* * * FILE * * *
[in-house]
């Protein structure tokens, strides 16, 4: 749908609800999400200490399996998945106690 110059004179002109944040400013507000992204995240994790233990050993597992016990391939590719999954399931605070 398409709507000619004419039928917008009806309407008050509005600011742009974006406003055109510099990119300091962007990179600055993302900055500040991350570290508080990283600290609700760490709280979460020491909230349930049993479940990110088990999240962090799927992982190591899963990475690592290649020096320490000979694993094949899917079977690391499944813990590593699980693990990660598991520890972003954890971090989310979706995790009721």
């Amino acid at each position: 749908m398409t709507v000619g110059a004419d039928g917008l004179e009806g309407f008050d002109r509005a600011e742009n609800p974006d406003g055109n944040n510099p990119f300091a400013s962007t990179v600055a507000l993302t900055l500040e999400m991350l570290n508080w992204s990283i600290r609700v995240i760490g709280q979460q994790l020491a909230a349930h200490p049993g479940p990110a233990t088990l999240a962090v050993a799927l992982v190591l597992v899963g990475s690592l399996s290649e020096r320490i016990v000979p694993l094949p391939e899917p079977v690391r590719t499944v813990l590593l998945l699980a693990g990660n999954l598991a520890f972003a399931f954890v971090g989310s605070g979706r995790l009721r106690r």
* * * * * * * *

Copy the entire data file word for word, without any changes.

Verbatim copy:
[in-house]
């Protein structure tokens, strides 16, 4: 749908609800999400200490399996998945106690 110059004179002109944040400013507000992204995240994790233990050993597992016990391939590719999954399931605070 398409709507000619004419039928917008009806309407008050509005600011742009974006406003055109510099990119300091962007990179600055993302900055500040991350570290508080990283600290609700760490709280979460020491909230349930049993479940990110088990999240962090799927992982190591899963990475690592290649020096320490000979694993094949899917079977690391499944813990590593699980693990990660598991520890972003954890971090989310979706995790009721």
């Amino acid at each position: 749908m398409t709507v000619g110059a004419d039928g917008l004179e009806g309407f008050d002109r509005a600011e742009n609800p974006d406003g055109n944040n510099p990119f300091a400013s962007t990179v600055a507000l993302t900055l500040e999400m991350l570290n508080w992204s990283i600290r609700v995240i760490g709280q979460q994790l020491a909230a349930h200490p049993g479940p990110a233990t088990l999240a962090v050993a799927l992982v190591l597992v899963g990475s690592l399996s290649e020096r320490i016990v000979p694993l094949p391939e899917p079977v690391r590719t499944v813990l590593l998945l699980a693990g990660n999954l598991a520890f972003a399931f954890v971090g989310s605070g979706r995790l009721r106690r």